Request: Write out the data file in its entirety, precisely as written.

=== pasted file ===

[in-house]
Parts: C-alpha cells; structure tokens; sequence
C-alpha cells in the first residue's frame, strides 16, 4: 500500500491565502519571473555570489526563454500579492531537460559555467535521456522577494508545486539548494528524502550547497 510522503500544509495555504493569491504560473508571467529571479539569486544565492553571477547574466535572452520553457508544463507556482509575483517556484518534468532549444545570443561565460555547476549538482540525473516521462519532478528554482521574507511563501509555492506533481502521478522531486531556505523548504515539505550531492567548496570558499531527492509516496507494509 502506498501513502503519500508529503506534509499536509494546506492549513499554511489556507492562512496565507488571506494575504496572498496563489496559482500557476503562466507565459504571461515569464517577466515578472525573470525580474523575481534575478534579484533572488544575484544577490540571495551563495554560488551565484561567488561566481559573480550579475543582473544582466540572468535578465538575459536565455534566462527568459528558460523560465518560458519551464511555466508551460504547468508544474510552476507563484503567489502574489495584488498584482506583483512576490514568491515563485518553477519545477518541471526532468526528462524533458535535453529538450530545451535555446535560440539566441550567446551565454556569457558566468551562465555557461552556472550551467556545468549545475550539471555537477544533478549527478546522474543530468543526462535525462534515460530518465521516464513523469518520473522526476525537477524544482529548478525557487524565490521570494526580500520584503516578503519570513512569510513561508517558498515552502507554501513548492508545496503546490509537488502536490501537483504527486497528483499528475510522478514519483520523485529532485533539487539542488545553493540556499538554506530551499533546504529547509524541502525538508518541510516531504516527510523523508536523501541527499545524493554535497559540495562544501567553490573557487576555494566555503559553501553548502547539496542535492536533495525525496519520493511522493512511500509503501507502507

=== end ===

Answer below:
[in-house]
Parts: C-alpha cells; structure tokens; sequence
C-alpha cells in the first residue's frame, strides 16, 4: 500500500491565502519571473555570489526563454500579492531537460559555467535521456522577494508545486539548494528524502550547497 510522503500544509495555504493569491504560473508571467529571479539569486544565492553571477547574466535572452520553457508544463507556482509575483517556484518534468532549444545570443561565460555547476549538482540525473516521462519532478528554482521574507511563501509555492506533481502521478522531486531556505523548504515539505550531492567548496570558499531527492509516496507494509 502506498501513502503519500508529503506534509499536509494546506492549513499554511489556507492562512496565507488571506494575504496572498496563489496559482500557476503562466507565459504571461515569464517577466515578472525573470525580474523575481534575478534579484533572488544575484544577490540571495551563495554560488551565484561567488561566481559573480550579475543582473544582466540572468535578465538575459536565455534566462527568459528558460523560465518560458519551464511555466508551460504547468508544474510552476507563484503567489502574489495584488498584482506583483512576490514568491515563485518553477519545477518541471526532468526528462524533458535535453529538450530545451535555446535560440539566441550567446551565454556569457558566468551562465555557461552556472550551467556545468549545475550539471555537477544533478549527478546522474543530468543526462535525462534515460530518465521516464513523469518520473522526476525537477524544482529548478525557487524565490521570494526580500520584503516578503519570513512569510513561508517558498515552502507554501513548492508545496503546490509537488502536490501537483504527486497528483499528475510522478514519483520523485529532485533539487539542488545553493540556499538554506530551499533546504529547509524541502525538508518541510516531504516527510523523508536523501541527499545524493554535497559540495562544501567553490573557487576555494566555503559553501553548502547539496542535492536533495525525496519520493511522493512511500509503501507502507